Rabbi Feingold's D'var Torah

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“Can you believe it’s already August? Summer’s almost over.” It is a common refrain at this time of year. Perhaps we all begin to feel a bit anxious as summer wanes, but in the Jewish world, there is a reason for our anxiety: Soon the Days of Awe will be upon us, and we wonder if we will be ready. The rabbis who chose the weekly Haftarah readings were keenly aware of the season, the Torah theme of the week, and the psyche of those who would be listening to the scripture lesson in the synagogue. For this season, they chose seven messages of “nechemta,” comfort, partly to help us move out of the mode of mourning that pervades the Tisha B’av observance we have just completed. But, I believe they were also trying to help us cope with the coming of the season of repentance. Texts of comfort from the prophet Isaiah are shared each week, beginning with this week’s Shabbat Nachamu, Shabbat of Comfort, echoing the beginning words of the Haftarah: “Nachamu, nachamu, ami,” Comfort ye, comfort ye, My people.” (Isaiah 40:1)

At the beginning of Torah portion Masey (Num. 33: 2ff), the second half of this week’s double portion, Matot-Masey, Moses reviews all of the stages of the Israelites’ journey from Egypt to this point, the end of the Book of Numbers, which is, in essence, the end of the wilderness journey as well.  The next book of the Torah, Deuteronomy, is a series of speeches, retelling what happened before.  A midrash explains Moses’ review through a parable of a king who takes his son to a distant land for a cure, and on the return journey points out to him all of the places they passed before and what they experienced there.  So, it is with God and the people of Israel.  Out of compassion and love for the people, God points out all of the stages, the highs and lows, that made this moment possible. (Hertz Chumash, p. 714)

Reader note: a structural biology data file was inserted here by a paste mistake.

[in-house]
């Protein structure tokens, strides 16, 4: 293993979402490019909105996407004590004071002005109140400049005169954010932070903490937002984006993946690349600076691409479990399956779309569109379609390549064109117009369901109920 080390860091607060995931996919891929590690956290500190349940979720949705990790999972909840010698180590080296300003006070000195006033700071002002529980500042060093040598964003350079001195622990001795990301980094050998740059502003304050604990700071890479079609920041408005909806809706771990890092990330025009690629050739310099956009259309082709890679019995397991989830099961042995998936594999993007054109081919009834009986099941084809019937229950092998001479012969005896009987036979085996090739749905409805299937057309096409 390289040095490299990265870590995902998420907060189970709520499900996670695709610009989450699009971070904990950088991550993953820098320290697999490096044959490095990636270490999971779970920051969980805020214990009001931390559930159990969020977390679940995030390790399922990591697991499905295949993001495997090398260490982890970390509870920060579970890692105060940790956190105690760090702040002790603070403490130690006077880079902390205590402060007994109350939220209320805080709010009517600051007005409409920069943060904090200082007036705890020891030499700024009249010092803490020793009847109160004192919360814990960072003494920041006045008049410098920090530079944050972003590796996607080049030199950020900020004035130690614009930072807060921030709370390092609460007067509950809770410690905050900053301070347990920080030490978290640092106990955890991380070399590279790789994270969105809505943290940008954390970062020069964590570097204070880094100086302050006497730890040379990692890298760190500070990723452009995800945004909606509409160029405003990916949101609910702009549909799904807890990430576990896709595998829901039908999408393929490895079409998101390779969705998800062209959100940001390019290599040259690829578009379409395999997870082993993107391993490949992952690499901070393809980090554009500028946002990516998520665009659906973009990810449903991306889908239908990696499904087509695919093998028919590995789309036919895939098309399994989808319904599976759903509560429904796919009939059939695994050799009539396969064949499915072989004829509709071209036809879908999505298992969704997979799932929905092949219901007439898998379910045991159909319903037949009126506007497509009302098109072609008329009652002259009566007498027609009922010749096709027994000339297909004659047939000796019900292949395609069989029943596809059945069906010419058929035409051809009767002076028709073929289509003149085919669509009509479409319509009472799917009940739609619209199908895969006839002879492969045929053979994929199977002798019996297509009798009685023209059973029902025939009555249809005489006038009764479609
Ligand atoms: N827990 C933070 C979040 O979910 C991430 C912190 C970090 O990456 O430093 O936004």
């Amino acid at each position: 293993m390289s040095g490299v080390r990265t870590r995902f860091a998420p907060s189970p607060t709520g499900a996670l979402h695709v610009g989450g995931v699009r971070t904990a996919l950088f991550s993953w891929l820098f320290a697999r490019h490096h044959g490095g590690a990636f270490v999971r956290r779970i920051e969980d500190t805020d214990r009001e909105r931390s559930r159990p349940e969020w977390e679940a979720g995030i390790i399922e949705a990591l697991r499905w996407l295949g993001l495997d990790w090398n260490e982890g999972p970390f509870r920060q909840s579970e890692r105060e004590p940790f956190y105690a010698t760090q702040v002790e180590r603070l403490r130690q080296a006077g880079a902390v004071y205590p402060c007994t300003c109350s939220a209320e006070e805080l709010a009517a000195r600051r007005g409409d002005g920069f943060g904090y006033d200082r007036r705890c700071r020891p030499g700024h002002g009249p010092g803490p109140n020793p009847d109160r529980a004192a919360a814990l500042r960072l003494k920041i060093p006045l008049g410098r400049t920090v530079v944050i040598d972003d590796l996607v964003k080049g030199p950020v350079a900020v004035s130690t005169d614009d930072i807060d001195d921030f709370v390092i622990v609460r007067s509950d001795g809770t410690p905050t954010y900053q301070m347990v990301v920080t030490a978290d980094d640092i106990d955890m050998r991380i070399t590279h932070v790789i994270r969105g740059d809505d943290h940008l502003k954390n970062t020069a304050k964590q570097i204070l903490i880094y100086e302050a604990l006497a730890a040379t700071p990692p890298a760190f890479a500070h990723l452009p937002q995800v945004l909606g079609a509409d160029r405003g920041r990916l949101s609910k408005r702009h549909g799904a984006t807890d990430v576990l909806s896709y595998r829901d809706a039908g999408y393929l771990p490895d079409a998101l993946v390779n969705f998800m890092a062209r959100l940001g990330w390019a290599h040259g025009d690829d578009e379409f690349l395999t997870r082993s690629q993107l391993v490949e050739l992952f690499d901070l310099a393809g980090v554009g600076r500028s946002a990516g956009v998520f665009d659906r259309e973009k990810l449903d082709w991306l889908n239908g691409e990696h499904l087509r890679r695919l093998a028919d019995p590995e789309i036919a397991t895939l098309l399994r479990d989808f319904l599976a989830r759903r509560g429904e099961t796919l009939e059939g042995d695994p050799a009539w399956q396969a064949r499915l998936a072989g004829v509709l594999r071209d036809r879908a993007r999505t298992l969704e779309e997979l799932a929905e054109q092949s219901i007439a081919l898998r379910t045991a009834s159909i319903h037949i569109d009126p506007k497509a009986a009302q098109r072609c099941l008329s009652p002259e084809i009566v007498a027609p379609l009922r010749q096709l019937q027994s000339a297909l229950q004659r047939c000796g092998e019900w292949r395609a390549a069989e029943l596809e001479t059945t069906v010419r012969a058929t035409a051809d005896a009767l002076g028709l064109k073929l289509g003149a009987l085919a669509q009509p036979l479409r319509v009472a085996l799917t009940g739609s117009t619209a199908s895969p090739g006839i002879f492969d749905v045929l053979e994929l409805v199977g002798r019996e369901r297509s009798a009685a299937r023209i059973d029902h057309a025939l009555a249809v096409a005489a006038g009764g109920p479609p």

In this week’s parasha, Moses speaks to God about succession plans for leadership of the Israelite community.  Moses knows that he will not go into Israel, and now Aaron and Miriam are both dead.  Moses urges God:  “Let Adonai…appoint someone over the community…who shall take them out and bring them in, so that Adonai’s community may not be like sheep that have no shepherd.” (Num. 27:17) One might read into these lines Moses’ disappointment that he does not get to see his mission through to the end.  He begs God not to keep the next leader from fulfilling his mission. The truth, however, is that few of us get the privilege of seeing all of our dreams and goals accomplished.  We have to accept some degree of “unfinished business” no matter how long we strive toward our goals or how many years we live.  But we should not mistake an incomplete mission for failure.   Instead, the quality of the journey and the good that we did along the way should be our focus.

October FOOD OF THE MONTH: Peanut Butter and Jelly 

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